Despite the policies of most major email providers ensuring the privacy of emails, a law making its way through the Legislature would give family members access to the email accounts of deceased loved ones.
The proposal passed in the Senate last week and is now in the House Committee on Ways and Means. If passed, Massachusetts would become the sixth state – after Connecticut, Rhode Island, Oklahoma, Indiana and Idaho – to enact such a law.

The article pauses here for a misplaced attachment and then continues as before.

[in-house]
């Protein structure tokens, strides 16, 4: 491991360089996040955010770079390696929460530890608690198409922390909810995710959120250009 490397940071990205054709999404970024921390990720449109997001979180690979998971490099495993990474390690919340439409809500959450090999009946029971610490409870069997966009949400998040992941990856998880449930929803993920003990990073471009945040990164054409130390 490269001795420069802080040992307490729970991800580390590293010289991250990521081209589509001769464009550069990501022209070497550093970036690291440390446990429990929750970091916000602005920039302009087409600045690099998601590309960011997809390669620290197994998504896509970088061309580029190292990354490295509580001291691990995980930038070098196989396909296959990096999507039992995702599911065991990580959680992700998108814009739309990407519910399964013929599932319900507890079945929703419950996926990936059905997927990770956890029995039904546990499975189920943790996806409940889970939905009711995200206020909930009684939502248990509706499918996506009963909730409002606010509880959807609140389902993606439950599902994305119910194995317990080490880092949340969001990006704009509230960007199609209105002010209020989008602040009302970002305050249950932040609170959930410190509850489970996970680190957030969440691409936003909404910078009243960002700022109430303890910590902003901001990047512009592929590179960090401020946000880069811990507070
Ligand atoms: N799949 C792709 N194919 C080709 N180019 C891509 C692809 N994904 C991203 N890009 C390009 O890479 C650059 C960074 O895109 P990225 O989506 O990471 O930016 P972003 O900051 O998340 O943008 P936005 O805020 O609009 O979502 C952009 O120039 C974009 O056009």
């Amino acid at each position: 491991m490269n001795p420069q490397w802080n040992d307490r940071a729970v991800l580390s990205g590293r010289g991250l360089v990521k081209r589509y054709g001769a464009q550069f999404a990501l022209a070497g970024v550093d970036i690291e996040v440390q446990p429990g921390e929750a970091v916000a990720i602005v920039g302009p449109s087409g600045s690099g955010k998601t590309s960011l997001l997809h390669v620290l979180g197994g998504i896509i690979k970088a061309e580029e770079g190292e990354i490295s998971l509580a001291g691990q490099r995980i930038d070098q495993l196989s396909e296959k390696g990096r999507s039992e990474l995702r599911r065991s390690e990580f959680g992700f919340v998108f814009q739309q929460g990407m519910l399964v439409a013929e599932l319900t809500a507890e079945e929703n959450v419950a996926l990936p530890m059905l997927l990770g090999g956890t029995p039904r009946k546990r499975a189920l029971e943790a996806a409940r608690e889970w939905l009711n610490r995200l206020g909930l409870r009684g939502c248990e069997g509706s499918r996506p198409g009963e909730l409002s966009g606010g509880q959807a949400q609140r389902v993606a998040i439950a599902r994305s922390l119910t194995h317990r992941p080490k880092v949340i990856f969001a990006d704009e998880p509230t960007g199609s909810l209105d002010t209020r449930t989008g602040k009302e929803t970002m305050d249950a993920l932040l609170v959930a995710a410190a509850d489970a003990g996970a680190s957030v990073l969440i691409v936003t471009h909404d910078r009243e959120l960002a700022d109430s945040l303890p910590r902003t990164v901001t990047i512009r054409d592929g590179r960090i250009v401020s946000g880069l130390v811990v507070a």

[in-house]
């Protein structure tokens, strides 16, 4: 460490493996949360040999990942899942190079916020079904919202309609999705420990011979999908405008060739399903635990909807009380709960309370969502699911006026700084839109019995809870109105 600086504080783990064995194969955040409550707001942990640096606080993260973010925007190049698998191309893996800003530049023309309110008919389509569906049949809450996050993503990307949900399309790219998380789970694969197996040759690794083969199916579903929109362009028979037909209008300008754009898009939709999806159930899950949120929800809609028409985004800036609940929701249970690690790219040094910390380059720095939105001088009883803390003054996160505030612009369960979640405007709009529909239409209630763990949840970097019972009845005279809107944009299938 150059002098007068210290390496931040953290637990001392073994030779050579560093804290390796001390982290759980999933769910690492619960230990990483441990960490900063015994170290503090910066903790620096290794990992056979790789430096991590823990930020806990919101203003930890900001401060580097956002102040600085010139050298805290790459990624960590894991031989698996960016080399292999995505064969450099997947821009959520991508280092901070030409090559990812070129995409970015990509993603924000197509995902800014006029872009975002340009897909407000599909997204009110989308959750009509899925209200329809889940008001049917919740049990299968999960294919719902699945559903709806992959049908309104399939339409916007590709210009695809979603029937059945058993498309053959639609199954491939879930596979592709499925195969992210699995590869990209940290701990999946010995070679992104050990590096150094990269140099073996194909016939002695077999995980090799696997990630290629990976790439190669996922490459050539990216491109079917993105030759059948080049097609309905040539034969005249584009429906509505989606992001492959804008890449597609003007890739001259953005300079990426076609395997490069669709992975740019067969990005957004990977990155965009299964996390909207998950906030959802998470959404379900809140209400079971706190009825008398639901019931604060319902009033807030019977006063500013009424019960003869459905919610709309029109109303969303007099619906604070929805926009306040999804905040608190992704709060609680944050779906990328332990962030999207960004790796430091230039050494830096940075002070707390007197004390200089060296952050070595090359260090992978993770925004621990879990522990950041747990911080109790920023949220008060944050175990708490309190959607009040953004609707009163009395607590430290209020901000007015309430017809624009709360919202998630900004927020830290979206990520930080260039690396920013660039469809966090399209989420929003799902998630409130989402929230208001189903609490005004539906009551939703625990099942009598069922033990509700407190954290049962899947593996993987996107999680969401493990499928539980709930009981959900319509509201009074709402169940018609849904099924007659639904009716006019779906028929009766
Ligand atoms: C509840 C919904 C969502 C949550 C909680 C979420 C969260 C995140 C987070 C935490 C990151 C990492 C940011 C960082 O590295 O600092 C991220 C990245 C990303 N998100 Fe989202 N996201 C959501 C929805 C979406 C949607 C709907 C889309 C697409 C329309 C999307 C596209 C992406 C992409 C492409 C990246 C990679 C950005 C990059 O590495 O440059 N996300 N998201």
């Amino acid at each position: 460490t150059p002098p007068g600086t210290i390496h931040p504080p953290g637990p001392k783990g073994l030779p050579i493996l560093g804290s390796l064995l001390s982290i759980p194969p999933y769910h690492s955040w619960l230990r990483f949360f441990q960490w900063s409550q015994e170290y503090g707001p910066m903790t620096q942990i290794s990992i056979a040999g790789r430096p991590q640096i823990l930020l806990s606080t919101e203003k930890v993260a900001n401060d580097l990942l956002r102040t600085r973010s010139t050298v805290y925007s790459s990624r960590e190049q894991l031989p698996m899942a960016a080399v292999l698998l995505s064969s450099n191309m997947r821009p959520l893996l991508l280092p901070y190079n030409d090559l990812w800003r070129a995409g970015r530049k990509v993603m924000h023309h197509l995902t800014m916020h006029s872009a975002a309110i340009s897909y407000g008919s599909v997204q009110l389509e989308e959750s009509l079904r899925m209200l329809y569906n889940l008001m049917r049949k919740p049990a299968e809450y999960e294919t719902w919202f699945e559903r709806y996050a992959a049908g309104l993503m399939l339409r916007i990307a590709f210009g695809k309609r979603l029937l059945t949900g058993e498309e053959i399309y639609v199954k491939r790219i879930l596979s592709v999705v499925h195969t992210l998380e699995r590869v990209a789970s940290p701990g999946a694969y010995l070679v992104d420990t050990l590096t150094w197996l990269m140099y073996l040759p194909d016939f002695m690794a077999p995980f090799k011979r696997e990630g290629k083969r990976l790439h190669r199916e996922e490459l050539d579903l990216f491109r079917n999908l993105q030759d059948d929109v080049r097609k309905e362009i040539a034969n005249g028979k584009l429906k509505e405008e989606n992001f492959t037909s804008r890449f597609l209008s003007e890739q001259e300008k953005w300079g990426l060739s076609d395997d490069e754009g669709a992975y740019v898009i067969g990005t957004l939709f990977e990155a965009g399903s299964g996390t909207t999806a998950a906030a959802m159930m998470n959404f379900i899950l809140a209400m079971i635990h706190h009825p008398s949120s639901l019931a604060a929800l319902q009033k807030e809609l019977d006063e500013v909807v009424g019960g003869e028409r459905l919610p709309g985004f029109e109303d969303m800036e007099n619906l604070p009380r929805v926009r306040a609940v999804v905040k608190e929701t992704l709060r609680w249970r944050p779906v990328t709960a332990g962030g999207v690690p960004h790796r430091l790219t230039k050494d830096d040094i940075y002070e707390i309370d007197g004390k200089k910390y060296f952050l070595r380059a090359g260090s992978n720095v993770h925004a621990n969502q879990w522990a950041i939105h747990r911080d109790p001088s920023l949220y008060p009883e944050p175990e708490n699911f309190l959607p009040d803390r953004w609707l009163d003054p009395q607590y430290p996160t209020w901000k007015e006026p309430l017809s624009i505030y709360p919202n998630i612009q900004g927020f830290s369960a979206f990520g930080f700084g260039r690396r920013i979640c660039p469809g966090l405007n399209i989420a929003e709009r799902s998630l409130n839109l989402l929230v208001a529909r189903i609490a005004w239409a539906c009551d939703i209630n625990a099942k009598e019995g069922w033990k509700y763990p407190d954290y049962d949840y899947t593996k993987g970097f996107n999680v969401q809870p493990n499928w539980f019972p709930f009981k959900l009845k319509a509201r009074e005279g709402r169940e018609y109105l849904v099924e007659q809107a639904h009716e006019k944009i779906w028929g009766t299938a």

Google, Yahoo! and other major providers have policies of not granting access to such accounts, but a state law would override those policies. (AOL, the parent company of Patch, allows next-of-kin to access emails, according to CNET.) However, the law would not override the decedant's will.
To gain access, a family member or other personal represenative would need to provide a death certificate along with a court order or a notarized request with proof of letters granting them access. Email providers would then have have 60 days to grant permissions to the account.